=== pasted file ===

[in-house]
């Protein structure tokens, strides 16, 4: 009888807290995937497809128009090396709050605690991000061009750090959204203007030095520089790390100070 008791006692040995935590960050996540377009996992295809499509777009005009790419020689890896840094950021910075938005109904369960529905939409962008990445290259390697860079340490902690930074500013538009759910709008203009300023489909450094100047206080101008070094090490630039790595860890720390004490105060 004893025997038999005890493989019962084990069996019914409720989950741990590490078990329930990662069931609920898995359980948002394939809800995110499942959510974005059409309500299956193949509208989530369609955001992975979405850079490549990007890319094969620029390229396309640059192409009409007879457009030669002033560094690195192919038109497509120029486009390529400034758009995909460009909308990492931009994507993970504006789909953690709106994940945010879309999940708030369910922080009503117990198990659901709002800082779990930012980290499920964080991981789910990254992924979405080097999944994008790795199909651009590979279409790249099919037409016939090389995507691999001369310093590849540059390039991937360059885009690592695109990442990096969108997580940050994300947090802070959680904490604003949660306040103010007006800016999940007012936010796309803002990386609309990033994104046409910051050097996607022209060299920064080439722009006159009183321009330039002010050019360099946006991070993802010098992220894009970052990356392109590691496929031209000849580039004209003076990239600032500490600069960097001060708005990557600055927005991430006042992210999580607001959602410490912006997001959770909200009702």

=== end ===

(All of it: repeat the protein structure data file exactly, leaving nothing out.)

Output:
[in-house]
């Protein structure tokens, strides 16, 4: 009888807290995937497809128009090396709050605690991000061009750090959204203007030095520089790390100070 008791006692040995935590960050996540377009996992295809499509777009005009790419020689890896840094950021910075938005109904369960529905939409962008990445290259390697860079340490902690930074500013538009759910709008203009300023489909450094100047206080101008070094090490630039790595860890720390004490105060 004893025997038999005890493989019962084990069996019914409720989950741990590490078990329930990662069931609920898995359980948002394939809800995110499942959510974005059409309500299956193949509208989530369609955001992975979405850079490549990007890319094969620029390229396309640059192409009409007879457009030669002033560094690195192919038109497509120029486009390529400034758009995909460009909308990492931009994507993970504006789909953690709106994940945010879309999940708030369910922080009503117990198990659901709002800082779990930012980290499920964080991981789910990254992924979405080097999944994008790795199909651009590979279409790249099919037409016939090389995507691999001369310093590849540059390039991937360059885009690592695109990442990096969108997580940050994300947090802070959680904490604003949660306040103010007006800016999940007012936010796309803002990386609309990033994104046409910051050097996607022209060299920064080439722009006159009183321009330039002010050019360099946006991070993802010098992220894009970052990356392109590691496929031209000849580039004209003076990239600032500490600069960097001060708005990557600055927005991430006042992210999580607001959602410490912006997001959770909200009702």